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Postings from May 2009
Re: CPAN -- moving forward
From: Daniel Ruoso
May 30, 2009 15:49
Re: CPAN -- moving forward
Message ID: 1243723889.32634.33.camel@cajueiro
Em Sáb, 2009-05-30 às 22:54 +0200, Daniel Carrera escreveu:
> In the hopes of helping the CPAN discussion move forward, in the
> direction of tangible work, I have made a wiki page with a proposal:
> Please read the "Basics" section, which is quite short. The main point
> of this section is to divide the issue into three parts:
The leap you make from the source package to the different binary
formats is overlooking a lot of details. It would be interesting if you
could take a look in the previous discussions on the matter.
> 1) A package format.
This is supposed to be a source format, but different from current model
used in CPAN, it's pretty clear already that it can't include a "build
system", like ExtUtils::MakeMaker or Module::Install.
There's already some consensus that this "source package" format should
describe what it contains, not how it should be built or installed. For
instance, it should only say something like "in the lib directory
there's a set of STD Perl 6 modules that don't require any low-level
> 2) A low-level install tool, analogous to rpm or dpkg, that converts the
> package (2) into a local package format (rpm, deb, ebuild).
2.0) Build tool
Before installing it, you need to create a "installable package", or
"binary package" (that's what CPAN plus does today). The thing here is
that the process of transforming the "source package" into an
"installable package" will be specific to the Perl implementation, to
the Operating System and to the vendor of the Operating system.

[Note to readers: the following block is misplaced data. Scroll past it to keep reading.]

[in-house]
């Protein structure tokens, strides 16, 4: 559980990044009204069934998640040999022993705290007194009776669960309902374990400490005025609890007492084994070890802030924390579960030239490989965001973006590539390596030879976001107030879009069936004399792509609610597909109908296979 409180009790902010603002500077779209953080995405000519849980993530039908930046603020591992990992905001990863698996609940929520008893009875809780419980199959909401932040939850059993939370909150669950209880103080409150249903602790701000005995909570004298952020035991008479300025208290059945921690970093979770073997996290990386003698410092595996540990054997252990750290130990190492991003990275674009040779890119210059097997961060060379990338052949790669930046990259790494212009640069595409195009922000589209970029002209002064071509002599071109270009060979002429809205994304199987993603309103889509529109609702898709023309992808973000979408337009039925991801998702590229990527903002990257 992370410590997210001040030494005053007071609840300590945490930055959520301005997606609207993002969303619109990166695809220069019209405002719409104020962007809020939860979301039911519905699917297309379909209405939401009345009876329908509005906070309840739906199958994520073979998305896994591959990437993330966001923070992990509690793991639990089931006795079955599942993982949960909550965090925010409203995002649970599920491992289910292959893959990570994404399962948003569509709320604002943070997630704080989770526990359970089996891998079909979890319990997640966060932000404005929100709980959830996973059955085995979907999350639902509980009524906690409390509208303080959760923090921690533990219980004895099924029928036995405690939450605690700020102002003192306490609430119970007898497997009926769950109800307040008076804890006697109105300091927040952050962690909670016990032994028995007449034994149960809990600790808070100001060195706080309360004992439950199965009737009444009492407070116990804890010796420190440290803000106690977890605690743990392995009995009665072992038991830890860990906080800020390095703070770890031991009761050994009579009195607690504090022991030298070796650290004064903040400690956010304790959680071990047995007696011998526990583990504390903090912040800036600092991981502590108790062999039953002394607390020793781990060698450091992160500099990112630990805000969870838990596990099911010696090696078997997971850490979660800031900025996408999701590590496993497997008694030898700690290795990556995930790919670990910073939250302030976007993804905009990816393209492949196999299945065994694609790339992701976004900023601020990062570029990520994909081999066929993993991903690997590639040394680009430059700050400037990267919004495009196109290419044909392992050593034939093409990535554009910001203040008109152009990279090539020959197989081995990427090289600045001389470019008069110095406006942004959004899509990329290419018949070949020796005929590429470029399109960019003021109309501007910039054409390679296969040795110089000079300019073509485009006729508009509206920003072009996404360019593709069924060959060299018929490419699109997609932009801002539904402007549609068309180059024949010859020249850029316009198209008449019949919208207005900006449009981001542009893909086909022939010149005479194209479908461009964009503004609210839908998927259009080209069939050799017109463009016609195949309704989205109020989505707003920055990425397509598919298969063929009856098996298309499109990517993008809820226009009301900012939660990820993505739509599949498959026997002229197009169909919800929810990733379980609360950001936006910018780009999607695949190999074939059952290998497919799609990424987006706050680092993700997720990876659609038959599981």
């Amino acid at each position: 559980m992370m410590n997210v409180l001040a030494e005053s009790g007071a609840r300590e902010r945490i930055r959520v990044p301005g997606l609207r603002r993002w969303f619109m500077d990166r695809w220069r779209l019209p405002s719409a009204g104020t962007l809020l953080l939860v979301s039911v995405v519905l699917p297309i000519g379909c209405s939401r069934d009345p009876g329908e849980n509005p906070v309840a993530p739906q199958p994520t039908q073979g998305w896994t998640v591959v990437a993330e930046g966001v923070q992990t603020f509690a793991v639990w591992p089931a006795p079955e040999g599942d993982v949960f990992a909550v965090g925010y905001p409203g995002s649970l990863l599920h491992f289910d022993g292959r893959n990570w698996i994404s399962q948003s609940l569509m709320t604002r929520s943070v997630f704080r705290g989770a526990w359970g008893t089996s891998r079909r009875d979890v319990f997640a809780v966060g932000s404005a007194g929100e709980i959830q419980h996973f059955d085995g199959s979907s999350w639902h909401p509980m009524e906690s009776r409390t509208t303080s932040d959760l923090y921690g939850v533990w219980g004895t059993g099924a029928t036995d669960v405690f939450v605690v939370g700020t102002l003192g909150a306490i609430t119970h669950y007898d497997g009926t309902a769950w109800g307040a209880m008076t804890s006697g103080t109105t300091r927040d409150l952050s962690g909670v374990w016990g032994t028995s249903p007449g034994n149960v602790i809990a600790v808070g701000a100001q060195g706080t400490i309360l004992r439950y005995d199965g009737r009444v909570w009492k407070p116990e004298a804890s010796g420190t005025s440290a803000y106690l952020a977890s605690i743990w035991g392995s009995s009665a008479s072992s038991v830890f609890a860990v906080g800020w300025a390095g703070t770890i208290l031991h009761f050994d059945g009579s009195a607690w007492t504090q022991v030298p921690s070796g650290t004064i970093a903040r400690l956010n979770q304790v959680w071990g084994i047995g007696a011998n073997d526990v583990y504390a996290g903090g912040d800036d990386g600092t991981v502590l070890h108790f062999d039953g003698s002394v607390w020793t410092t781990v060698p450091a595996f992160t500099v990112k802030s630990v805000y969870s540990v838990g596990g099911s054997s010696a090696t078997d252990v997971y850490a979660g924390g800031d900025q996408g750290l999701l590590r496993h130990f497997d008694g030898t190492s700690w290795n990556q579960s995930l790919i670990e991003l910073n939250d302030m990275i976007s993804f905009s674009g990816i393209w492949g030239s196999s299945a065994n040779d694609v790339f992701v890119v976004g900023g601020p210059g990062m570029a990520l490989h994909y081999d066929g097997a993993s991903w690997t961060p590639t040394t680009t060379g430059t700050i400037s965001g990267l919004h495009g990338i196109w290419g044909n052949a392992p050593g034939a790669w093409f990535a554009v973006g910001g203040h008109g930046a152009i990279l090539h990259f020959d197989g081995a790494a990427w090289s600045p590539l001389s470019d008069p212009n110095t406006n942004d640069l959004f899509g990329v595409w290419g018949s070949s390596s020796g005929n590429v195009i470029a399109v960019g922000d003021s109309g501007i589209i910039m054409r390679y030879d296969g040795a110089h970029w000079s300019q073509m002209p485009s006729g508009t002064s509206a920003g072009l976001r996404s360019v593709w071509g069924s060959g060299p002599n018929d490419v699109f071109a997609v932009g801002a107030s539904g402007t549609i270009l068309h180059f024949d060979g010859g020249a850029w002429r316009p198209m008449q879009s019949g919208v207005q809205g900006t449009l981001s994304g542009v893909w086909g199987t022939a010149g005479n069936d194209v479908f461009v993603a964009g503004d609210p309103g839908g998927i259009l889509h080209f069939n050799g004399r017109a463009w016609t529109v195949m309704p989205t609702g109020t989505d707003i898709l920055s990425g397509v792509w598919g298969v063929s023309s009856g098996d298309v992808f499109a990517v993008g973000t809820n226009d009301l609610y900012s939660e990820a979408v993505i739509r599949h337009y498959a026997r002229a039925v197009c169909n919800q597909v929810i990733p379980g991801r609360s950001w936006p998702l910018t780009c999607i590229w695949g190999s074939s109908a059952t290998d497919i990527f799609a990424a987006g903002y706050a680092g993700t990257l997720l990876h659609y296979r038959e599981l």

That basically means "it's implementation specific", and each
implementation should do its best to provide that support. For instance,
rakudo might want to compile the modules to Parrot Bytecode, while
mildew might want to compile down some things to C.
If you're in an OS that provides a rich package management system, it
means you can generate native packages, otherwise you need to implement
the next step as well, which is:
2.5) Install tool
In systems where we don't generate native packages, we need a package
manager on our own. It should be capable of taking any "installable
package" and making it available in the system, checking all
dependencies and other requirements..
> 3) A high-level install tool, analogous to yum or apt, that uses the
> CPAN network and resolves dependencies.
I do think this is very much implementation-specific, for instance, in
Debian, with little work you could simply use apt-build to get your
packages built and available for installation with apt-get.
The part 1 is really the critical issue, 2.0, 2.5 and 3 are mostly
implementation specific and are considerably easier to adapt than the
things in the part 1. We do need to find a very solid way of describing
what the package contains in order that implementation-specific build
tools can make them work.